Ambush Pattern, 19th August 1944

RAL Designation Note Gunze No. Xtracolor No.
7028 Dunkelgelb Factory Base Coat TC 3 X805
6003 Olivgrün Disruptive Pattern TC 5 X806
8017 Schokoladenbraun Disruptive Pattern TC 6 X807
The ambush pattern was designed to hide vehicles under trees, an important consideration in light of allied air superiority following the Normandy landings. Ambush pattern was factory applied, using standard designs.

Dark Red Primer Coat with Disruptive Pattern, 31st October 1944

RAL Designation Note Gunze No. Xtracolor No.
8012 Dark Red Primer Factory Base Coat
6003 Olivgrün Disruptive Pattern TC 5 X806
7028 Dunkelgelb Disruptive Pattern TC 3 X805
7021 Schwarzgrau Disruptive Pattern TC 1 X800
A simplyfied process of applying the three colour disruptive pattern, using the dark red primer as the base colour and adding disruptive patterns of Olivgrün and Dunkelgelb at the factory. Panzergrau may have been used as an alternative to Dunkelgelb on occasion.

Olivgrün Base Colour with Disruptive Pattern, 31st November 1944

RAL Designation Note Gunze No. Xtracolor No.
6003 Olivgrün Factory Base Coat TC 5 X806
8017 Schokoladenbraun Disruptive Pattern TC 6 X807
7028 Dunkelgelb Disruptive Pattern TC 3 X805
Some vehicles may have been rushed to the front in Olivgrün base coat only, to be camouflaged by the units receiving them.

Snow Camouflage

Heeresmitteilung 1941, Nr. 1128 of 18th November 1941 regulated the application of snow camouflage to vehicles operating in Norway, Finland, and Russia. White camouflage paste was to be applied over the Panzergrau base coat, to be washed off again with fuel when the snow melted. However, supply problems on the Eastern Front were so severe that this instruction could not be followed. Replacement vehicles, and divisions newly deployed to the front were painted as required, but units already engaged had to use lime wash to camouflage their vehicles.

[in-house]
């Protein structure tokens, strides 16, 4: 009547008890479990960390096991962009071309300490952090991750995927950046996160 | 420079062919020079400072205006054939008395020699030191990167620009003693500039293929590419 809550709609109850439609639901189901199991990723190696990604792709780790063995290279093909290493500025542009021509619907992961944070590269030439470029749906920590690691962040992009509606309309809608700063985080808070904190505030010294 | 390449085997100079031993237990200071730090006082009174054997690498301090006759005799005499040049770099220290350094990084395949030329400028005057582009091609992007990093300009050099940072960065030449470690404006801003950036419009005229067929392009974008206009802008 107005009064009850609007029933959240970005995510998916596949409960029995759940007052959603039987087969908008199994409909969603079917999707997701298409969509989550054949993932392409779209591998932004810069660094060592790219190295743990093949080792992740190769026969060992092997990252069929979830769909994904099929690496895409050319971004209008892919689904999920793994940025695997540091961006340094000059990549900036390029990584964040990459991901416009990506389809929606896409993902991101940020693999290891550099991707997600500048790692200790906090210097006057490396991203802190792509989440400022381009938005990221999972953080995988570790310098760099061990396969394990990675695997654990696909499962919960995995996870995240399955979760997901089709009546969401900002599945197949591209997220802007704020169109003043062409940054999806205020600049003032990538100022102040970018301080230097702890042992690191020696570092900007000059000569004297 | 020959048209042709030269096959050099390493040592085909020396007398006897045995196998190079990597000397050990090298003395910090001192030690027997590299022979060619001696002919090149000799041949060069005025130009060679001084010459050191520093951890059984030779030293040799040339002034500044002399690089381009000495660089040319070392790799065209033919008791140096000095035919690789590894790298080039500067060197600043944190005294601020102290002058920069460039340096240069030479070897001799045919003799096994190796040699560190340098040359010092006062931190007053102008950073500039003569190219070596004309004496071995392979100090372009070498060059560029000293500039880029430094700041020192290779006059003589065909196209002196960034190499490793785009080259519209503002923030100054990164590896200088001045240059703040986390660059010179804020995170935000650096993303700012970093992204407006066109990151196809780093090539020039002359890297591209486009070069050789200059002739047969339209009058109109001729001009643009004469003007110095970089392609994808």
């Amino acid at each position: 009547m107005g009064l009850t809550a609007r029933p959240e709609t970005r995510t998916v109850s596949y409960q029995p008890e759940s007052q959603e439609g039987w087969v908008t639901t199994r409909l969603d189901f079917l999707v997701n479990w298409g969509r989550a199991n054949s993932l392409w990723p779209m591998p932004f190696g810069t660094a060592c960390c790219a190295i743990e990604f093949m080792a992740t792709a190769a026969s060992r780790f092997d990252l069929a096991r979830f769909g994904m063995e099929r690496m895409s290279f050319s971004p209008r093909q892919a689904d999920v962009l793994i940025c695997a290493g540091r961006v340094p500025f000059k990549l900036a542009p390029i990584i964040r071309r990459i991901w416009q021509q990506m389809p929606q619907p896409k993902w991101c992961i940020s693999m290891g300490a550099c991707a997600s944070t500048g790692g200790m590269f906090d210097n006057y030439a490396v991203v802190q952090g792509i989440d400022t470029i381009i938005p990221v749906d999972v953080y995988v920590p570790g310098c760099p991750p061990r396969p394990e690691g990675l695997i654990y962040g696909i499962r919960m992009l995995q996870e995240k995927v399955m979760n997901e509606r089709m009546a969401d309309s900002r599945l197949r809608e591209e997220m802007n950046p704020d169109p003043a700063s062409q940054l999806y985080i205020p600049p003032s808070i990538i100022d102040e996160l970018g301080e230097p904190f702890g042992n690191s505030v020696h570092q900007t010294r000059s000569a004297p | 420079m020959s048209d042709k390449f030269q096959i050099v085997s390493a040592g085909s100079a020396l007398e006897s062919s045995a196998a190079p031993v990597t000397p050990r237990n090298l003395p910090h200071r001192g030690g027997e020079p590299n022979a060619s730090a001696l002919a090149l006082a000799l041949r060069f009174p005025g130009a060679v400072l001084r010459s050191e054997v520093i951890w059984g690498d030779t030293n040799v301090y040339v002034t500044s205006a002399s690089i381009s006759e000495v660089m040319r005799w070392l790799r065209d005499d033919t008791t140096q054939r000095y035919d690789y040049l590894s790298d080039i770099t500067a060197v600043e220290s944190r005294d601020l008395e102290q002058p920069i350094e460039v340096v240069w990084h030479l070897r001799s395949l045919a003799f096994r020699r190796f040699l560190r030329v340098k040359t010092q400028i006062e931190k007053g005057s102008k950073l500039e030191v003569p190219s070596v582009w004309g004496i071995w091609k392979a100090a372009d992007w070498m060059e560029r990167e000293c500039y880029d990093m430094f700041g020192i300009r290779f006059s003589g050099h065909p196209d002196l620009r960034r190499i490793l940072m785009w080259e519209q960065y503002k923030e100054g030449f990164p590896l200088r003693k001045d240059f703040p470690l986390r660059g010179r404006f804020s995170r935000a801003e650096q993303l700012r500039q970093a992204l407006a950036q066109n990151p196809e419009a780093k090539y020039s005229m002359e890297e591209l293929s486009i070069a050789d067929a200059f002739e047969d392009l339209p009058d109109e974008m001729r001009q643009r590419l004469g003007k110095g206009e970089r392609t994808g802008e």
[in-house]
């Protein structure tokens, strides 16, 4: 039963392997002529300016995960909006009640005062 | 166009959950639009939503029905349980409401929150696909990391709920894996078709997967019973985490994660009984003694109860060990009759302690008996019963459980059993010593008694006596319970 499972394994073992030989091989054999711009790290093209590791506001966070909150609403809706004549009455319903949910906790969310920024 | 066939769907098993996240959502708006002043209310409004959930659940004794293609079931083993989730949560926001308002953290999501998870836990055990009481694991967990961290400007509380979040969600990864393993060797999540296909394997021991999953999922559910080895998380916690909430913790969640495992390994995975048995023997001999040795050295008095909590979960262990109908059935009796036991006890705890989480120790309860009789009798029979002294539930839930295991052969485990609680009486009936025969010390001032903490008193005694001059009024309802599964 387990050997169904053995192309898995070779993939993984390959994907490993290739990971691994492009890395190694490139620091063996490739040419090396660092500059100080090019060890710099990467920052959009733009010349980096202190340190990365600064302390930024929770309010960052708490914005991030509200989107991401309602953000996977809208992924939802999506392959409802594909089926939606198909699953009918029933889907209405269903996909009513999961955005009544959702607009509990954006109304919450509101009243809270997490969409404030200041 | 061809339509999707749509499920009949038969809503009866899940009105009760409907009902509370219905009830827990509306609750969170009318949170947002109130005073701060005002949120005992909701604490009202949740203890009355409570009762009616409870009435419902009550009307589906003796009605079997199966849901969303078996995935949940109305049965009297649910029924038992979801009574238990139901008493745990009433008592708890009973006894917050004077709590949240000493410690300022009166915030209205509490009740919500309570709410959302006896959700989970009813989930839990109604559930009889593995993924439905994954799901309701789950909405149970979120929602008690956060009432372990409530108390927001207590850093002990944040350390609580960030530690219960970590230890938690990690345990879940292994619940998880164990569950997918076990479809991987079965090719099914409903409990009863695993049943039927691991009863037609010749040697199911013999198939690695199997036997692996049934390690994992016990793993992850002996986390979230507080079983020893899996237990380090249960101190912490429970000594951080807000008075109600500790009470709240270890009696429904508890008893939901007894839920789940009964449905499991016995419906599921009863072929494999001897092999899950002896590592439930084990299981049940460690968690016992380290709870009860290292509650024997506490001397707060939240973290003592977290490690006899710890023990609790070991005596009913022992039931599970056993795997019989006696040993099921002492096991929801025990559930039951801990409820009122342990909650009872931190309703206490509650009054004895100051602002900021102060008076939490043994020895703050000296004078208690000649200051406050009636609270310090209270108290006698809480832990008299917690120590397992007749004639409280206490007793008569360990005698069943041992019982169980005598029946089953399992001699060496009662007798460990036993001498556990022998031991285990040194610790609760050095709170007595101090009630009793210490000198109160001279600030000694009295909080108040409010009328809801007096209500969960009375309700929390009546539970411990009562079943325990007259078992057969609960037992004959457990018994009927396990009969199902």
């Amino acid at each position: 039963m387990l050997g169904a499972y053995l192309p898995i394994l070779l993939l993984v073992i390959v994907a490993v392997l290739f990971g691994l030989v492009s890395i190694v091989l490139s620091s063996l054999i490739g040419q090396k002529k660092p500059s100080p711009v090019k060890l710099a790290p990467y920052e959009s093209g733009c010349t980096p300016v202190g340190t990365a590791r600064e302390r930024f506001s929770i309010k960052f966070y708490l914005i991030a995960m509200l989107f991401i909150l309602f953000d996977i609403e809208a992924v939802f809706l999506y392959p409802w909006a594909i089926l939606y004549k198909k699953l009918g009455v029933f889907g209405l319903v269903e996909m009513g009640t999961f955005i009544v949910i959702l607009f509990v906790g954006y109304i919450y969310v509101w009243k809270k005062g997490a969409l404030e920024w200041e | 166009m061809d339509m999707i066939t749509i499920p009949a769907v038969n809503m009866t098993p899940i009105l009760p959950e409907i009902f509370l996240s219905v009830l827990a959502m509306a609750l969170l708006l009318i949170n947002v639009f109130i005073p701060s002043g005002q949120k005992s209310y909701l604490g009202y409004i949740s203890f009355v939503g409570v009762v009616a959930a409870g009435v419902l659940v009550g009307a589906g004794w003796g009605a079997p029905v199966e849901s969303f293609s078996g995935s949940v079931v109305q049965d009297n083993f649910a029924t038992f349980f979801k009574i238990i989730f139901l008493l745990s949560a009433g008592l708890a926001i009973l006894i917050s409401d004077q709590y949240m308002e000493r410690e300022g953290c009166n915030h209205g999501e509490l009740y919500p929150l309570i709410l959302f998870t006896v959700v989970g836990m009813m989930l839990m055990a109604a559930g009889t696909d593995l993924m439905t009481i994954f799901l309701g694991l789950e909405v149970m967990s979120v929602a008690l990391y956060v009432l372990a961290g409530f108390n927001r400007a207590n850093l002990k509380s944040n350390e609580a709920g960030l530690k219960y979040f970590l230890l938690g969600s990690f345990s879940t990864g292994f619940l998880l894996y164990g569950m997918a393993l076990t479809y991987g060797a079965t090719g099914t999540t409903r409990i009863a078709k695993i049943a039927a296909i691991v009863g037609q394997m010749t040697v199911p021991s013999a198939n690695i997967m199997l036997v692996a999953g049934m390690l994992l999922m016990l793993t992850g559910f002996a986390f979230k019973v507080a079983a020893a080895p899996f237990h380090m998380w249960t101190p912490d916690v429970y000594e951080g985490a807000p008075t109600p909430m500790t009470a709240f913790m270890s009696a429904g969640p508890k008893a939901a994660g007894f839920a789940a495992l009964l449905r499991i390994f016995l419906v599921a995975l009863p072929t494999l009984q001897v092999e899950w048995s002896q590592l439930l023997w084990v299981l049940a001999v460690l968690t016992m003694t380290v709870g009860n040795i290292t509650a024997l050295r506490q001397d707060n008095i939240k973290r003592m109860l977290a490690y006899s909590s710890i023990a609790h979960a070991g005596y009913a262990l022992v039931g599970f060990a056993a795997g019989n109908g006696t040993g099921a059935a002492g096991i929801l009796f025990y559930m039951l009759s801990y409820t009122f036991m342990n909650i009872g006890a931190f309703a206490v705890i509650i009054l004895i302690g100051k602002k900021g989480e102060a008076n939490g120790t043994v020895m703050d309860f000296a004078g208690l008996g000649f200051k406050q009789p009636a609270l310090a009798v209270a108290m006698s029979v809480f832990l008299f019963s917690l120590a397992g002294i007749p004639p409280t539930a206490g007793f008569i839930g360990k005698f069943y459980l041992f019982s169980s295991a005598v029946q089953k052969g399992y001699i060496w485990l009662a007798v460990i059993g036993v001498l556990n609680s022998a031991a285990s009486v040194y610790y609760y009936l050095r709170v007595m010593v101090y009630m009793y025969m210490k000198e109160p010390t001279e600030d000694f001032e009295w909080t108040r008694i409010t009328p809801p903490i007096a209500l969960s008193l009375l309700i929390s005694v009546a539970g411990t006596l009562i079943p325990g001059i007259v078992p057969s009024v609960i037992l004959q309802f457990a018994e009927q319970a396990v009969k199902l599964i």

Scale Colour

A paint chip taken from an historic armoured vehicle may very well be the same olive drab or panzer grey colour which the hobbyist can purchase from Revell and Humbrol today, but it would be a mistake to paint 1:72 scale models in this way. When viewed from a distance, the actual vehicle exposed to sunlight will appear much lighter than a small model painted in the same colour. Dust settling on the vehicle can highlight the overall colour even further, sometimes completely obliterating the camouflage effect and making it impossible to hide the vehicle against the dark background of a treeline or forest.

The scale colour concept allows the model builder to simulate this effect. The authentic base colour is used as an undercoat, preferably sprayed on, to speed up the painting process. The undercoat should be left to dry before additional paint is applied. Mix the base colour with white to highlight it and then drybrush it onto the vehicle. The raised surfaces of the model will pick up the highlight just like the real vehicle picks up sunlight. Viewed next to eachother, at the appropriate scale distance, of course, both vehicles will appear to be the same size and their overall colour should be similar, depending on the intensity of natural lighting the modeller wishes to recreate. Drybrushing can be done in several layers, using more white each time. A final layer of dust grey can be applied to simulate the cumulative effect which a dusty road march would have on the vehicle and its crew.

Frequently Asked Questions